Tuesday, August 9, 2016

Be Yourself

                                    Be yourself. Everyone else is already taken.

Why do we care so much about making everyone the same? Why do we work so hard to make sure everyone believes the same thing, worships the same god, buys the same product? Why do we want children to all get the same answers on the same tests? The 100 trillion possible connections between brain cells is nature’s way of telling us that no two brains will ever be close to being the same. 100 trillion—an unfathomable number, but one that drives the point home that we are designed to think differently in at least some ways than any of the other 7 billion people we share the planet with. Five minutes sitting in the airport watching people walk by will remind us that no two human faces or bodies are the same, no two walk the same or move the same. Nature gives us a mandate to be different and we squander it by pretending that we all could be and should be the same.

This is on my mind today as I watch 27 teachers teach a lesson in their Level III Orff Schulwerk practicum. Do I have certain guidelines and criteria I’m looking for in a “good lesson?” Yes I do and they know it because I’ve modeled it for them all week and their previous Level I and II teachers did also the last two years. They’re designed to stimulate thought and imagination, to create a musical flow in class, to fully engage the students at their highest level of thinking, doing and feeling. Are there hard and fast rules, mandatory key words and a scripted order of events? No there are not, because that would make these teachers mere mechanical imitators instead of living, breathing and creating beings. Do the teachers have enough guidelines to understand how to structure their lesson, but not so much that they feel confined? Yes, they do and the proof is in the pudding.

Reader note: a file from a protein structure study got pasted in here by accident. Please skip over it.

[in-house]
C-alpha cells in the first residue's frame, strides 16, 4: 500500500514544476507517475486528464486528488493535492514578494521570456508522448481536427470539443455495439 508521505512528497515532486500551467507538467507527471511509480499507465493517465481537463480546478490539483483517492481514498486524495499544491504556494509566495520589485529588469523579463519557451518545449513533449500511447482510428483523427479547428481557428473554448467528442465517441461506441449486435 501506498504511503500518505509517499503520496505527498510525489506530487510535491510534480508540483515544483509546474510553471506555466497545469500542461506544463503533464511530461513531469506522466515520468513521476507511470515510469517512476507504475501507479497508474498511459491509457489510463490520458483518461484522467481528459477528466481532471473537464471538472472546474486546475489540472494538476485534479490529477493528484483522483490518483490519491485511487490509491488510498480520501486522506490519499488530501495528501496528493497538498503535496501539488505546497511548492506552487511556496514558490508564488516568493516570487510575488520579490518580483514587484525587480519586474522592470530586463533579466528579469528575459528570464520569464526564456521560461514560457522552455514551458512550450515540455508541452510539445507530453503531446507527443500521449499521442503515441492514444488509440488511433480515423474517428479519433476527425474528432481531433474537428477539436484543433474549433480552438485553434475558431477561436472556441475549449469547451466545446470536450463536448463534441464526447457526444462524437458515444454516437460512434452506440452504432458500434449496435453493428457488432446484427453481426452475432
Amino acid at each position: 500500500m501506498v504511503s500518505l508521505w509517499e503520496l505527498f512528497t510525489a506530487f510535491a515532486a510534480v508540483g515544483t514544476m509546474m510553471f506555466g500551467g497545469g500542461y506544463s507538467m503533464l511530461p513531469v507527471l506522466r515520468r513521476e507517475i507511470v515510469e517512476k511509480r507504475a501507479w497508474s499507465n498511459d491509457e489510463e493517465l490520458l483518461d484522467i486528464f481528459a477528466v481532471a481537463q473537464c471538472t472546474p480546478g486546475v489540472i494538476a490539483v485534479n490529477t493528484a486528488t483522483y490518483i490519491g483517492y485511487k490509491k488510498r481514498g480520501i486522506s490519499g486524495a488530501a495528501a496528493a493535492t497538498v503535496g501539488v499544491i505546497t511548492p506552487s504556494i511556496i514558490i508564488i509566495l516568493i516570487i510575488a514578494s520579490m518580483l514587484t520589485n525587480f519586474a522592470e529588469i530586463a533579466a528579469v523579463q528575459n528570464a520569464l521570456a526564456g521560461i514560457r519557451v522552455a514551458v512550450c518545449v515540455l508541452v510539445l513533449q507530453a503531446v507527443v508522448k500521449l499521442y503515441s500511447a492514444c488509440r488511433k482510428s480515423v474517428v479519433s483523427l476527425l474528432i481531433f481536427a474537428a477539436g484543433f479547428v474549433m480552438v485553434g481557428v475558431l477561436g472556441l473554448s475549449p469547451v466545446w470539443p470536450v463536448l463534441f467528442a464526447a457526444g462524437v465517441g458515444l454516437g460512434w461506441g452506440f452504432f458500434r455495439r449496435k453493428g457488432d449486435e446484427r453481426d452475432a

And the pudding was delicious indeed. Every single lesson was engaging, imaginative, alive with humor and energy, musical, coherent and served to bring the group together. Each taught with the full force of their character because they had permission to and could stop worrying about being a pawn in someone else’s game called “The Perfect Lesson.” Almost every lesson included something that I never would have thought of myself  in spite of my 41 years of experience. But now I will think of it and will try to adapt to my own way of thinking and doing.

The imagination has no boundaries and when we invite it into the lesson, into the school, into the national discourse, into our lives, we all emerge refreshed. People rise to their own horizon and often push it yet just a little bit further. e.e. cummings, the poet who refused to capitalize his name to claim an identity, said it well:

“To be nobody but yourself in a world which is doing its best, night and day, to make you into everybody else means to fight the hardest battle which any human being can fight, and never stop fighting.”

Today, 27 teachers fought that battle and we all won.

PS Oh helpful blog readers, have you notice the type face being different these last few blogs. I don't like it and can't figure out why it changed. And then today, the paragraph starting "The imagination has no boundaries…" is exactly the way I like it and how it has been. But nothing I do will make the whole blog look like this. Any suggestions?

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